Hospital care for older patients can be complex for various reasons, but one thing that’s been pointed out in medical literature recently is the difficulty posed by hearing loss. Effective medical treatment can be difficult or impossible when the patient has untreated hearing loss. Even more than we might guess, medical care relies on the dialogue between the patient, nurses, and doctors.
A study conducted at the New York University in New York City discovered that patients with hearing loss are 32% more likely to be readmitted within one month of being discharged from the hospital. Considering that people with hearing loss are more likely to be admitted in the first place, this accounts for a lot of hospitalization that might be preventable with treatment for hearing loss.
Social Isolation and Hearing Loss in the Hospital
Hearing loss, primarily undiagnosed and untreated, leads to adverse health outcomes. Hearing loss can cause miscommunication with nursing home staff, leading to erroneous assumptions about dementia. Social isolation is a common one.
As hearing loss progresses and the auditory cortex in the brain begins to atrophy, a patient with hearing loss who is generally socially isolated might be unable to understand speech even when they hear it.
The most likely reason for the inconsistent treatment of patients with hearing loss is miscommunication. Patients undergoing emergency room treatment are often disoriented by their acute medical condition or anesthetics. The hospital environment is also likely to be noisier than the patient encounters with regularity, and miscommunications due to hearing loss are exacerbated by background noise. One way miscommunication could be avoided by placing patients who have hearing loss or are suspected of having undiagnosed hearing loss in quieter environments for consultation.
Sometimes hospital staff resort to shouting when they have difficulty making themselves understood by patients with hearing loss. Unfortunately, this usually does not increase the likelihood that they will be understood; shouting will more often distort speech than make it clearer. It might also violate HIPAA privacy regulations.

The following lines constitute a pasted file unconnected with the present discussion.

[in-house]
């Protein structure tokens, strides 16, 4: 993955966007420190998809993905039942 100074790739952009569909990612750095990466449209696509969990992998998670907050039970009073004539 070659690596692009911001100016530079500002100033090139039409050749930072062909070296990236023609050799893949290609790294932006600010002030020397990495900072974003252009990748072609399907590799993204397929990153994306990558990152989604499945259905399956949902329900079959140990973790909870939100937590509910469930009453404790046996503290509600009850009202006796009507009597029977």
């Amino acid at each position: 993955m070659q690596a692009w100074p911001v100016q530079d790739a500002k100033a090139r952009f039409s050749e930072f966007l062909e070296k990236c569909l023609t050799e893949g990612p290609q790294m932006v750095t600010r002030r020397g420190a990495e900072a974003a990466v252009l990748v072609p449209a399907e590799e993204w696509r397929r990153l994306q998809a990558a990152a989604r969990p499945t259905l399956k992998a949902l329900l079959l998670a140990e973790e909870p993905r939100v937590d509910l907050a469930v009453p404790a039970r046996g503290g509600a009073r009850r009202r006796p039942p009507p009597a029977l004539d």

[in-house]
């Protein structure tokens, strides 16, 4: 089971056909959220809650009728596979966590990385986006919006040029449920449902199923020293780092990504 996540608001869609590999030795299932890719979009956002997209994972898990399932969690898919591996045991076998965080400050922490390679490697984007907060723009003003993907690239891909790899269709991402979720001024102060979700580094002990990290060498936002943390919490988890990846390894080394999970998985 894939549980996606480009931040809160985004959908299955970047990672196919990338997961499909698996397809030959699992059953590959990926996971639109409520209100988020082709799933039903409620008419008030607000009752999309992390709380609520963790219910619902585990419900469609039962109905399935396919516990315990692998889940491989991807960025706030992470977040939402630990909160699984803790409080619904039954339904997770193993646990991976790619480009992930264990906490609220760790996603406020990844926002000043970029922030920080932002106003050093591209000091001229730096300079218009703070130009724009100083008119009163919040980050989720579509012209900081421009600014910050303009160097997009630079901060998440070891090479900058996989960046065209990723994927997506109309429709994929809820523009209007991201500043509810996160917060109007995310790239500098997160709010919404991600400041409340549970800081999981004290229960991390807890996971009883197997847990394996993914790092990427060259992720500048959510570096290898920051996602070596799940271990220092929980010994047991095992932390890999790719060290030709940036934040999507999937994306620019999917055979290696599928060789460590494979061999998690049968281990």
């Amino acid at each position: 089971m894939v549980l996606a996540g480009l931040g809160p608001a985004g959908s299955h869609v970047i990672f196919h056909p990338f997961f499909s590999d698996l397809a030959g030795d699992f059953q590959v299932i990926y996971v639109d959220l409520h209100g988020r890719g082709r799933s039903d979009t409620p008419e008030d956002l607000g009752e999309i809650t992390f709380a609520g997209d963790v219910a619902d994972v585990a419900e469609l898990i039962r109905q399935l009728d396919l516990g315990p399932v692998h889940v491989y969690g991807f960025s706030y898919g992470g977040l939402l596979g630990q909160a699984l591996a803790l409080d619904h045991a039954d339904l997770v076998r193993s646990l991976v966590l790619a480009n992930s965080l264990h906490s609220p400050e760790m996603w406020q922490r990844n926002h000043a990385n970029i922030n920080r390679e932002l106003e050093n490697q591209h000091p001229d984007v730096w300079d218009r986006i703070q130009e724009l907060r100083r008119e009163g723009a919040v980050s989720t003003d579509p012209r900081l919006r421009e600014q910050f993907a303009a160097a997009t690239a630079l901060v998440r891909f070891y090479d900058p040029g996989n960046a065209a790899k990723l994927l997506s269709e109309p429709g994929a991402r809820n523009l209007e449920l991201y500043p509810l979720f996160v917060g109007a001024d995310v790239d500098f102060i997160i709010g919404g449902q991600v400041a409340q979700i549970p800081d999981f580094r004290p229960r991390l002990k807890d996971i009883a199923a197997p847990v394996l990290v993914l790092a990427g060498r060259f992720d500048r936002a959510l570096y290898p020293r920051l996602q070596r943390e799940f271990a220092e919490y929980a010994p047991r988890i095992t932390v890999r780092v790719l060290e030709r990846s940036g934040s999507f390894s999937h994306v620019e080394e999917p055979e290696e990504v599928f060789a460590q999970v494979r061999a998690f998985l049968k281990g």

Recording Previously Undiagnosed Hearing Loss
To help with the problem of diagnosing hearing loss, patients’ medical records can be tagged with an obvious indicator that the patient has demonstrated hearing difficulty when interfacing with medical professionals in the past. This avoids the problem of having to rediscover on each visit that a patient has hearing loss.
Communicating with Patients with Hearing Loss
The best way to communicate, un-aided, to a person with hearing loss is to speak a little more slowly—not drawing out your words but adding more space between them—and a little more loudly.
Make sure they can see your face. If they ask you to repeat something, try saying it in different words rather than repeating the same thing.
Patients with age-related hearing loss, who were comfortable in hearing culture for most of their lives, rarely know sign language, so sign language interpreters who are on staff to communicate with the deaf will not get far with a patient who has age-related hearing loss.
FM Devices are a good option
Hospitals should keep FM devices at the ready. Unfortunately, this is not currently a common practice. If a patient is having trouble communicating, an FM device, which will make the sound of medical staff’s voices louder, could be enough to improve their outcome. Many patients will not be familiar with this technology, so hospital staff must explain it to them.
Most patients who arrive in the emergency room with pre-existing, undiagnosed hearing loss are from lower-income brackets. It could be very significant for them to discover that their hearing loss can be treated with an FM device, though hearing aids may, unfortunately, be out of reach for them financially.
Treating Hearing Loss with Hearing Aids
Of course, hearing aids are one of the best ways for people with hearing loss to spend as little time in the hospital as possible and to get the most out of their treatment when they are there.
Education about the importance of hearing aids to general health and well-being should be more prevalent. Still, in the meantime, medical staff should make the most of every encounter and encourage patients to get their hearing tested regularly.